Book Introduction

Radio Free School


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The book! on Amazon
This is a warning: there will be late nights, struggle, challenges missed and met. There will be satisfaction and joy, but no money for your efforts.

Creating a weekly half hour radio program on campus/community radio is like running down a train track with your pants around your ankles and a locomotive on your heels. It requires focus and energy and a dose of humility. It’s like raising children, like most things important, actually.

I can’t really complain, since I suggested combining our educational pursuits for our never been to school daughters-three with my love of campus radio: the adventure truly picked up steam the moment we were welcomed to the airwaves on 93.3fm at McMaster’s CFMU, and for the next six years Radio Free School was our learning juggernaut.
We touched fossilized mammoth excrement in the office of a world-renowned geneticist researcher, hiked forest trails with loving ecologists, belly-danced, scuba dived and searched the galaxies with a range of experts and doers who shared their knowledge and passion. Week after week, the shows we created were guided from the outset by our children’s – and our own –  interests. There were no boundaries about what we would study, the only constant was constant learning; that, and the weekly deadline to complete the show.
We would take our video camera everywhere, recording field interviews then using the audio mixed and edited with music at home to produce the show, with a heavy dose of children’s voices, voices so rarely heard on radio. Not just heard, but in control, both of content, and simultaneously, their own learning.
Using digital audio editing software meant we could prepare our half hour shows and then upload it from the comfort of home. Posting our shows to the very useful and alive where we were quickly picked up, to our astonishment, by an internet station in Japan, a pirate radio station in Santa Cruz California, then Fredricton, New Brunswick’s campus station CHSR 97.9 FM, and several other stations around the world over the show’s tenure from May 2002 until we folded shop in June 2008 with a last show on one of our favourite and oft repeated topics: Math!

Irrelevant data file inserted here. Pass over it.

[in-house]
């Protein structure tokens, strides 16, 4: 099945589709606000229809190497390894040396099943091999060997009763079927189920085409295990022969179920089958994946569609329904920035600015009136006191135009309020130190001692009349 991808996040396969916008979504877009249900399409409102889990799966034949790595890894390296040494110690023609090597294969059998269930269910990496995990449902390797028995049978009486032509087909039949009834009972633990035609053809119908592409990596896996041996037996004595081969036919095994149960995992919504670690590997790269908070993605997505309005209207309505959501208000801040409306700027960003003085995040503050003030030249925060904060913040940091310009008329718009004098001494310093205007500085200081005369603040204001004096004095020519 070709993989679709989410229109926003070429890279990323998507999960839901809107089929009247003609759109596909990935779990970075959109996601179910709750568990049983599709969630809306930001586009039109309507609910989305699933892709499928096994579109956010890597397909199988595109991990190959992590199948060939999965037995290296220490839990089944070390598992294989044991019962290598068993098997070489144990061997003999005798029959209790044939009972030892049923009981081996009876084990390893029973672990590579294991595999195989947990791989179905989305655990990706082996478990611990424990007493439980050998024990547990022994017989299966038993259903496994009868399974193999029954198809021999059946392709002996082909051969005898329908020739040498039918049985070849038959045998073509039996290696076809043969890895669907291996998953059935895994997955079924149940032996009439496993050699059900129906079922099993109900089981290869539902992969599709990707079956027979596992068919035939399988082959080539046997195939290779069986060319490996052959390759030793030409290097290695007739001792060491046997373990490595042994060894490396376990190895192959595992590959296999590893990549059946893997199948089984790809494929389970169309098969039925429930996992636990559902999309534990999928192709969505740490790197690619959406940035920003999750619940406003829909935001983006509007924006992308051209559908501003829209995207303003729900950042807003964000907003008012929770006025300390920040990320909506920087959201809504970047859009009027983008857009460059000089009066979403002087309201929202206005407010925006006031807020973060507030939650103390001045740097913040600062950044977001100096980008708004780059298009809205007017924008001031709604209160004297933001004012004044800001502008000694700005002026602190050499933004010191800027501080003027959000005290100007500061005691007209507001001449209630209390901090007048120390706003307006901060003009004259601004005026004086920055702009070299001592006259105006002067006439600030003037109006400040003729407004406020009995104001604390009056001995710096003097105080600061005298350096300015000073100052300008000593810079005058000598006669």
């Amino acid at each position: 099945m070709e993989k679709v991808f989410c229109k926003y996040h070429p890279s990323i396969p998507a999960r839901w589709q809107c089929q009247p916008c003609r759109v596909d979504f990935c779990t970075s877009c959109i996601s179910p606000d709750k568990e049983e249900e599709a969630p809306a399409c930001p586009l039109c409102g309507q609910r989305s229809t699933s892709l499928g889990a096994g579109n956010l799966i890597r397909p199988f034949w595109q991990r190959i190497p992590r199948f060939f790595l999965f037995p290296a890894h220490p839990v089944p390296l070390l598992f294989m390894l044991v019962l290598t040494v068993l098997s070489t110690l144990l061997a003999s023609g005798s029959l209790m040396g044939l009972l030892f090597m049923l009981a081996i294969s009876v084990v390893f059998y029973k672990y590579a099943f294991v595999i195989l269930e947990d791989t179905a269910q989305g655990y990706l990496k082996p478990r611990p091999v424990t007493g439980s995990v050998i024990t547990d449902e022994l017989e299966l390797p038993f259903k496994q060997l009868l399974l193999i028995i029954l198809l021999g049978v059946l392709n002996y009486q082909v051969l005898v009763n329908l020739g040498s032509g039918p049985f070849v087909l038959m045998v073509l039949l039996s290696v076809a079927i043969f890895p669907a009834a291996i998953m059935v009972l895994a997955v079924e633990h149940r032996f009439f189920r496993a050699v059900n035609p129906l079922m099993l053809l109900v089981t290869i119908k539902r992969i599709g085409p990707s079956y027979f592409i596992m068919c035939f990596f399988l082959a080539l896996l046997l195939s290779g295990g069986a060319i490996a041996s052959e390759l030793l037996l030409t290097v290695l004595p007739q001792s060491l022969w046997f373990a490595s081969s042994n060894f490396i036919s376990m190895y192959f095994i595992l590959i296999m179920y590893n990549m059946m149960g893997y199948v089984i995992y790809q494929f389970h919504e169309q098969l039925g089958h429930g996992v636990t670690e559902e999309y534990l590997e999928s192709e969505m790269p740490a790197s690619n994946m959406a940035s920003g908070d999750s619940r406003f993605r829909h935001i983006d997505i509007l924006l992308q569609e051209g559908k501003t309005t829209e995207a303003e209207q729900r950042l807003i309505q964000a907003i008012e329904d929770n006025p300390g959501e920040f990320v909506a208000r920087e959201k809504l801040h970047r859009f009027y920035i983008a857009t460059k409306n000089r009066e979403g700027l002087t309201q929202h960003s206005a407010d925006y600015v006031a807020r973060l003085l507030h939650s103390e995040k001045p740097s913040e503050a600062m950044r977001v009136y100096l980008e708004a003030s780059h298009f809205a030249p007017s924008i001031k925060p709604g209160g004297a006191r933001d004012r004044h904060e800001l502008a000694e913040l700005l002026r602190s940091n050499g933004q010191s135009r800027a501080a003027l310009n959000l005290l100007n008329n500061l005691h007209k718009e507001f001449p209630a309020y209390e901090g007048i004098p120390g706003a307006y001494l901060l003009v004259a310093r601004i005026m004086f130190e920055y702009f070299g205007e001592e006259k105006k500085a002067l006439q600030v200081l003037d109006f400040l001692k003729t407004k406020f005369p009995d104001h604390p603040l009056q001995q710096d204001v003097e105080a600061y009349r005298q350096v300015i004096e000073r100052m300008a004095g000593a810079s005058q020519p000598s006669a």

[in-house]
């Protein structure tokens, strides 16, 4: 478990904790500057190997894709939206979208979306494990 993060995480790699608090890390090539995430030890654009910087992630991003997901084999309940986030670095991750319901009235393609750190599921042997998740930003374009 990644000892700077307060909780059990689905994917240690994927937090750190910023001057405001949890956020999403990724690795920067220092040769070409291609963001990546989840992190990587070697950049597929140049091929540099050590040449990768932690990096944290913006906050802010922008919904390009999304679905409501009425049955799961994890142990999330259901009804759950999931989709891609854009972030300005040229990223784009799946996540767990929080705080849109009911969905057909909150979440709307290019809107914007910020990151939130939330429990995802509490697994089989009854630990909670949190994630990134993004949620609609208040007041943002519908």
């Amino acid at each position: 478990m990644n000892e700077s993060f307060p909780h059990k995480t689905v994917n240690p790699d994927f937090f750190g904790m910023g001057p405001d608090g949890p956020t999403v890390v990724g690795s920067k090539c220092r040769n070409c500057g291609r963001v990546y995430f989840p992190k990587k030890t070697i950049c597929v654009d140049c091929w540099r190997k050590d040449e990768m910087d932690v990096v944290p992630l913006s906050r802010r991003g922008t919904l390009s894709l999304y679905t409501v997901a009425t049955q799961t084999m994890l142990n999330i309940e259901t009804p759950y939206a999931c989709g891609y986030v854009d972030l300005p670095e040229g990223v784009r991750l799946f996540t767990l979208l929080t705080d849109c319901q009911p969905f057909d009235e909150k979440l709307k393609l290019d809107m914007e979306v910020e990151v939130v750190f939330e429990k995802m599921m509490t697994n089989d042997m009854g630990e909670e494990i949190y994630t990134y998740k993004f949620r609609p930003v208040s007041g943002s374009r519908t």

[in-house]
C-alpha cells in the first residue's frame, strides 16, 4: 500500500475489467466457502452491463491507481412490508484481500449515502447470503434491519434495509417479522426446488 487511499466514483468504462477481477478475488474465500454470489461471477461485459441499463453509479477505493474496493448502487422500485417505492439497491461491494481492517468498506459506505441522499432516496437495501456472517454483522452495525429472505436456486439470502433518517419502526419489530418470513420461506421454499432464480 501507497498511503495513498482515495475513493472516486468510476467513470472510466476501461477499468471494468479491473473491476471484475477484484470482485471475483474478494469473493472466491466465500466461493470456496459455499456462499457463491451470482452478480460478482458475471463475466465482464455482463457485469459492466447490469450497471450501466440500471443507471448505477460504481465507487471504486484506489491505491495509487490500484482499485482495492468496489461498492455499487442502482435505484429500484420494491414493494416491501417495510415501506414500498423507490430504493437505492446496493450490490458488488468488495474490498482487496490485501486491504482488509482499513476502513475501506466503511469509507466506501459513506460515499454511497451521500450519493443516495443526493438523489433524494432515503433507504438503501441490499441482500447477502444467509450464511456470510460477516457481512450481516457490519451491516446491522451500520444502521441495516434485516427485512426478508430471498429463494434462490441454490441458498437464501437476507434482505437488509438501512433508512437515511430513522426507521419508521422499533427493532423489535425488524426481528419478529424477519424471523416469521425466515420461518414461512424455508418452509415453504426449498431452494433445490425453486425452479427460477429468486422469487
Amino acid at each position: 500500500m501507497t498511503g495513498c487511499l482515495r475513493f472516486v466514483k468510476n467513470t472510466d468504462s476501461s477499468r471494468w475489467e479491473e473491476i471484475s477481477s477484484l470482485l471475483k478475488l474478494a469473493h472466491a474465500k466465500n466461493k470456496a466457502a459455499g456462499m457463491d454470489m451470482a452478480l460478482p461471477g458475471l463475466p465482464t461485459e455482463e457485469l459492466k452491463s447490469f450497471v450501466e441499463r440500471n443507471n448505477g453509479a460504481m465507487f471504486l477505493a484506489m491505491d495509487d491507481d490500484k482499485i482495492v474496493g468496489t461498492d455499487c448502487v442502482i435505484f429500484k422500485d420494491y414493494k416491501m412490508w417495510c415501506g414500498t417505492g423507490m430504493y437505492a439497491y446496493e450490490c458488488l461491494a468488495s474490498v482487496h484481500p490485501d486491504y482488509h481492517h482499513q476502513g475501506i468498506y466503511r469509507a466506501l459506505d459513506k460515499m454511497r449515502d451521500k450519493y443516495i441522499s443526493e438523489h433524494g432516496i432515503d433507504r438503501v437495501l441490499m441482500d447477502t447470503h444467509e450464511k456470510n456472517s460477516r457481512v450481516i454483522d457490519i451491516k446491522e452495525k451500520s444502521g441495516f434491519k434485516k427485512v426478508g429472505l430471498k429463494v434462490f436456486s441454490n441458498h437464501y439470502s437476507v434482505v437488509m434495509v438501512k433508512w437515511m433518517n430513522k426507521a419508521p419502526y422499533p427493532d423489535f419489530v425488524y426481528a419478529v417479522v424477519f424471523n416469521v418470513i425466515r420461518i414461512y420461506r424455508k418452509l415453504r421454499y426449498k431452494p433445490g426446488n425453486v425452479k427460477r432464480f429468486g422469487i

We didn’t really stop there though, but gone were the weekly midnight editing sessions the night before the show aired. We kept our web presence, and of course our interest and growing experience with alternatives to what has become the standardized education system. In the process we had advanced our understanding and knowledge, and shared our progress weekly with our listeners and friends. We had, along the way, spoken to some of the best minds and commentators on the topic of learning outside of regular school.
Since we sidestepped schools for a different model of learning, we were conscious that we were not separate, not above, just different. We were trying our best to find out how to allow our children, and ourselves, to experience our own worlds, with our own unique minds and talents. It is in this spirit that we come to you now.
Armed with over 200 shows – almost 7,000 minutes of material, we want to bring together some of our most challenging and insightful guests in book form. To bring the airwaves to your library.
Randy Kay
May 2012

By Randy Kay

Experienced not-for-profit communications and citizen engagement professional

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